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Perioperative Nursing??

Hi Guys & Gals...

I am currently a pre-nursing student and plan to start clinicals next fall. Since even before I decided to go to nursing school I have had a fasination with the OR. I know that my goals could very well change (and I will not be surprised if they do down the road)....

I had knee surgery 2 weeks ago so my break between semesters has been spent pretty much as a homebody. I decided to do some more reading and just looking into nursing in more detail... amazing the stuff you can find when you are bored and just keep looking. I have read through a lot of the archives on this section and enjoy a lot of the conversations.

I also was looking at the different hospitals in our area to see what type of programs they offer for new grads. I have a couple of friends that will graduate in December so it has been fun watching what they are deciding on and where they want to settle down... all three are in different areas... one M/S, one ED, and the other going to ICU. The one that is going to the ED has always said she wanted to be an OR nurse but after working as a tech in the ED is hooked.

All the hospitals around here offer a "Perioperative" training program for new grads. I always thought that perioperative referred to ability to work as a complete OR nurse... to be able to scrub and circulate. When my friend that is going to the ED looked into it and went to the nursing "recruitment" day she was told that perioperative training at one of the hospitals was a good bit longer than the others and that was because she would be trained in PACU as well. Is this standard? How many nurses are trained for not just the OR but also for PACU? And how many new grads do you hear about going through this training? I have always considered them to be two different specialities and while I think it would be great to be trained in both areas I can not imagine starting the other until you are totally comfortable with the first... wouldnt that be a lot on a student? Just curious what some of ya'll think. I know that there will be some that will just say that they dont think new grads should be in the OR... but for some it seems to have worked going to the OR straight out of school. Of the 5 areas available to new grads around here I can I will probably be in the OR or ED before it is said and done!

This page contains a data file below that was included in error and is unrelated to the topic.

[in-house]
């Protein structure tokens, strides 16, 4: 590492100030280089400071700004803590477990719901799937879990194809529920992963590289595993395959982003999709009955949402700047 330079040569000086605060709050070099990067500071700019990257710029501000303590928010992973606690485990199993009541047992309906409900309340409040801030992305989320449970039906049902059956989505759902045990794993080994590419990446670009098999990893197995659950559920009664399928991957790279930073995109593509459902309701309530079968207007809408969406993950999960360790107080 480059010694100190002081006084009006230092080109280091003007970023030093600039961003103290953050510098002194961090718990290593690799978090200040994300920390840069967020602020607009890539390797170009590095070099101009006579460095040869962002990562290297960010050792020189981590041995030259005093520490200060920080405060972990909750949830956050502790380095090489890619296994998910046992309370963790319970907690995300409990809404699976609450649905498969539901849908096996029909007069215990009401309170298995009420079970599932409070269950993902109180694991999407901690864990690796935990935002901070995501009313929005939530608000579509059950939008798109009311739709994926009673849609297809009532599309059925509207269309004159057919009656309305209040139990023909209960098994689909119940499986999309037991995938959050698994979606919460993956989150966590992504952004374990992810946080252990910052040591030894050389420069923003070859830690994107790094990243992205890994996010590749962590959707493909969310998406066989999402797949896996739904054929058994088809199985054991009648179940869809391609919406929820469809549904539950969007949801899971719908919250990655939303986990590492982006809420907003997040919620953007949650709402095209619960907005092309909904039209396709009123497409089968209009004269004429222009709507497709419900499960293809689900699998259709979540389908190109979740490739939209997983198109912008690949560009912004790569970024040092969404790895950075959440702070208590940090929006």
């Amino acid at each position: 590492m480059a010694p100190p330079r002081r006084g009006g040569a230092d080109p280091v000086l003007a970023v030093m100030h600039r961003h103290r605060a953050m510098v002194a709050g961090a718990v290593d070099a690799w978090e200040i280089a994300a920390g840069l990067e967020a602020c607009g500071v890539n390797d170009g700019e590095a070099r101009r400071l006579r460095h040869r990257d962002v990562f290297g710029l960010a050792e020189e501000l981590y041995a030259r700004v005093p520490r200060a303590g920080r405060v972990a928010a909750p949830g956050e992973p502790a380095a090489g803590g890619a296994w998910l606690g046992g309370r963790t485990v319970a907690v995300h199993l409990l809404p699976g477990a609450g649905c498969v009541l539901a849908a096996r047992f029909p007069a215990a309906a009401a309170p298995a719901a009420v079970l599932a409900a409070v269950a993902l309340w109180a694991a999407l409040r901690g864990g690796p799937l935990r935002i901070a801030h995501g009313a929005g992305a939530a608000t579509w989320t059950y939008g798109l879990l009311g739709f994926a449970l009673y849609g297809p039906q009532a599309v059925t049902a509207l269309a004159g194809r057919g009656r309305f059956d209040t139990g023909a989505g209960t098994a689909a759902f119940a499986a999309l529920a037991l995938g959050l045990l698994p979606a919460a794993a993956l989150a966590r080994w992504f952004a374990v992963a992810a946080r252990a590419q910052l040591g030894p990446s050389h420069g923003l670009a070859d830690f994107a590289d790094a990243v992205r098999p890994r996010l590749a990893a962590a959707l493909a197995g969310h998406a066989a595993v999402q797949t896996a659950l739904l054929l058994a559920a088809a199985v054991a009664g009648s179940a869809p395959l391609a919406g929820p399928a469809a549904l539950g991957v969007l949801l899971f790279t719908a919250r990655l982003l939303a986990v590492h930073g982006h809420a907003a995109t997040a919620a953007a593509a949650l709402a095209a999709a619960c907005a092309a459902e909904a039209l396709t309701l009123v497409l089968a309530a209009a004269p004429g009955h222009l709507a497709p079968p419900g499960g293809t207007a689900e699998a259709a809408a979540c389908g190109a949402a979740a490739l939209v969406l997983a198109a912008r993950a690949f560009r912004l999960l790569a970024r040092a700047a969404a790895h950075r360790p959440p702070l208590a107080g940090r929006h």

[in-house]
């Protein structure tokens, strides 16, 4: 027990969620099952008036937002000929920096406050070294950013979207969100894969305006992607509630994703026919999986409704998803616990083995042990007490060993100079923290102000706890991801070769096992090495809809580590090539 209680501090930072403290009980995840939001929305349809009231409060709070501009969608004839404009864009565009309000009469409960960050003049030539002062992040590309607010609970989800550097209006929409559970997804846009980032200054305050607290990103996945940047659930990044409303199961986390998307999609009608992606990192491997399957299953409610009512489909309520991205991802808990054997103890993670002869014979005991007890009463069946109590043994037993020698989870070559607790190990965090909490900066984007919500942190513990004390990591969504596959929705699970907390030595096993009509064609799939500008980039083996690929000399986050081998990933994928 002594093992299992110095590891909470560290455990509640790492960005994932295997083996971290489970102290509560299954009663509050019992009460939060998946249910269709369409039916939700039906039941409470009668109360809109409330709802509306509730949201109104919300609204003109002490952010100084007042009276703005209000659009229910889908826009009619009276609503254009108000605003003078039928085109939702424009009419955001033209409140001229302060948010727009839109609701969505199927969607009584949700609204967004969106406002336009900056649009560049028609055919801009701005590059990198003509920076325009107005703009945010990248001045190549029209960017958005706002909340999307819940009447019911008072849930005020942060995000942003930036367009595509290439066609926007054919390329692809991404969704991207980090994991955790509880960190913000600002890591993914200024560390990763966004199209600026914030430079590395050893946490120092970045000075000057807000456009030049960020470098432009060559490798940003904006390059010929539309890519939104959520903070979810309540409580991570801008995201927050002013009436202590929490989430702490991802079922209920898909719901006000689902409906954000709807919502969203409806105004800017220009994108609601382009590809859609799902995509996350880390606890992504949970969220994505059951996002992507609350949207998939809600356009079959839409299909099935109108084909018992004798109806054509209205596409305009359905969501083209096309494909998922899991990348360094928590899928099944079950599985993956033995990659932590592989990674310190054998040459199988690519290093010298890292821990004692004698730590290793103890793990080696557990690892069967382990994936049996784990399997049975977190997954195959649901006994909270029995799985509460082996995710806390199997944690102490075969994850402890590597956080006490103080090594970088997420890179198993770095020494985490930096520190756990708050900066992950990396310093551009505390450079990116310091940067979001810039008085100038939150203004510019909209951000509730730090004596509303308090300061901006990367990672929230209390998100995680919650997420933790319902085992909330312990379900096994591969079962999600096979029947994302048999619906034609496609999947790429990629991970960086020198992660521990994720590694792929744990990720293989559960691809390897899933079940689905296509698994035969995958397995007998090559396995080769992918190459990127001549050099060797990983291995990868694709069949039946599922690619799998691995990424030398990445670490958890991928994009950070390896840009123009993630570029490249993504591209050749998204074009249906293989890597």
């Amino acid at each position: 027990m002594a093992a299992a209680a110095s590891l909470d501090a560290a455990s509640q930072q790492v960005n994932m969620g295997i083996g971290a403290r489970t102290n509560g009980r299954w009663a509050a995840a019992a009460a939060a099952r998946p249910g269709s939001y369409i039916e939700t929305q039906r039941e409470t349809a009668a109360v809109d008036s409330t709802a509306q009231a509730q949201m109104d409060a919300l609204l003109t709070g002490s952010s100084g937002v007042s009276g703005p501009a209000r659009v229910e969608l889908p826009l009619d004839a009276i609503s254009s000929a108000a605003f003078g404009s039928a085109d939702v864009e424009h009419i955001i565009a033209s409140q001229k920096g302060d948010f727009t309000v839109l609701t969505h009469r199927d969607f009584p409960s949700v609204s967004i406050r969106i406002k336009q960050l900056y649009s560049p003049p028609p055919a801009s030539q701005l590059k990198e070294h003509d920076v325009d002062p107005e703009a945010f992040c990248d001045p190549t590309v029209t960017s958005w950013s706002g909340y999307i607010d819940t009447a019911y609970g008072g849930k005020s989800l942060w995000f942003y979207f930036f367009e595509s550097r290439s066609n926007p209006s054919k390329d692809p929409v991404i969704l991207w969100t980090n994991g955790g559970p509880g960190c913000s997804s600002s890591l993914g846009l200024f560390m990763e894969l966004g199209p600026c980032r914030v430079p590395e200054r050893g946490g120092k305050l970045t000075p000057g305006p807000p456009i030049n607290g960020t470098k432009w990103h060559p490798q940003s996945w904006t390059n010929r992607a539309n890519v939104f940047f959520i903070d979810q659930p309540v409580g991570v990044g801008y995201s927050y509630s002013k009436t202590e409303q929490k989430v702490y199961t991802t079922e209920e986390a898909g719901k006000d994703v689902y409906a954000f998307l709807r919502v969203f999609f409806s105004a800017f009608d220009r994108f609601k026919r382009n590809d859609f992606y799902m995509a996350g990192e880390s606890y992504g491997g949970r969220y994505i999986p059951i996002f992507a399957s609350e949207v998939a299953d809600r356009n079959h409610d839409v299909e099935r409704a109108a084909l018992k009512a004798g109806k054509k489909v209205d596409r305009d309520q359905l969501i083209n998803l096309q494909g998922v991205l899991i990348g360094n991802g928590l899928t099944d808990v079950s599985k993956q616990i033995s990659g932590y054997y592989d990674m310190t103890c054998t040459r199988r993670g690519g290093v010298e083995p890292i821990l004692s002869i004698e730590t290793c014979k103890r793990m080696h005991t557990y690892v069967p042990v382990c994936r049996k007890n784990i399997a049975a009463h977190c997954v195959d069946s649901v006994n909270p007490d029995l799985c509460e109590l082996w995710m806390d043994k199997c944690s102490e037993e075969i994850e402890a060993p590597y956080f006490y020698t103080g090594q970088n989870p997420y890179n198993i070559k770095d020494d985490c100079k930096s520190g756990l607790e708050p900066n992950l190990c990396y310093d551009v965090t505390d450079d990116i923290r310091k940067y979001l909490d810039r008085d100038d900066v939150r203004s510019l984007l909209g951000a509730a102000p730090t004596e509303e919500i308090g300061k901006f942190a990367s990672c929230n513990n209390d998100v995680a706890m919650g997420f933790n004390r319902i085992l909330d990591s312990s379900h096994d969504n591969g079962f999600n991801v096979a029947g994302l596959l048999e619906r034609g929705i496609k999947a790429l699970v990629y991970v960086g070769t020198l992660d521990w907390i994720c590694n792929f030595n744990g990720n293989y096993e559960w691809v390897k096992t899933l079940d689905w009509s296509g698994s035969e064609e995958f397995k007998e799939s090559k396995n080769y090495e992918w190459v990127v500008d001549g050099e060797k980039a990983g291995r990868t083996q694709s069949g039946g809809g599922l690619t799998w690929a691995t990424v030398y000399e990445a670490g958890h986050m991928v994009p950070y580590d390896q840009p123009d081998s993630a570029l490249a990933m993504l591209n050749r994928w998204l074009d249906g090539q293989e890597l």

Alnee

Having worked in both ED and OR, I would think a new grad would need more M/S experience for the ED. How can anyone function comfortably in that fast-paced, critical-care environment, without some basic nursing assessment skills under their belt? I think that may be one of the reasons ED nurses burn out so fast. As far as the OR goes, it is completely different then any other type of nursing. There is so much to learn, and even seasoned nurses learn something new everyday! Most larger facilities offer extensive orientation to the new OR nurse, new grad or not. The facility I worked for provided a 6 month "consortium", as orientation into the OR. This consortium included several hospitals in the area, and provided alot of clinical experience with scrubbing and circulating. I would highly recommend this type of training to a new grad. As for including PACU training as part of the OR training, I agree with you, that I thought they were 2 different specialties. Maybe this particular facility feels having their OR staff cross-trained may help ease their stafiing problems. I would find out, up front, how often you would be expected to "float". If you're not comfortable with their response, make sure you let them know.

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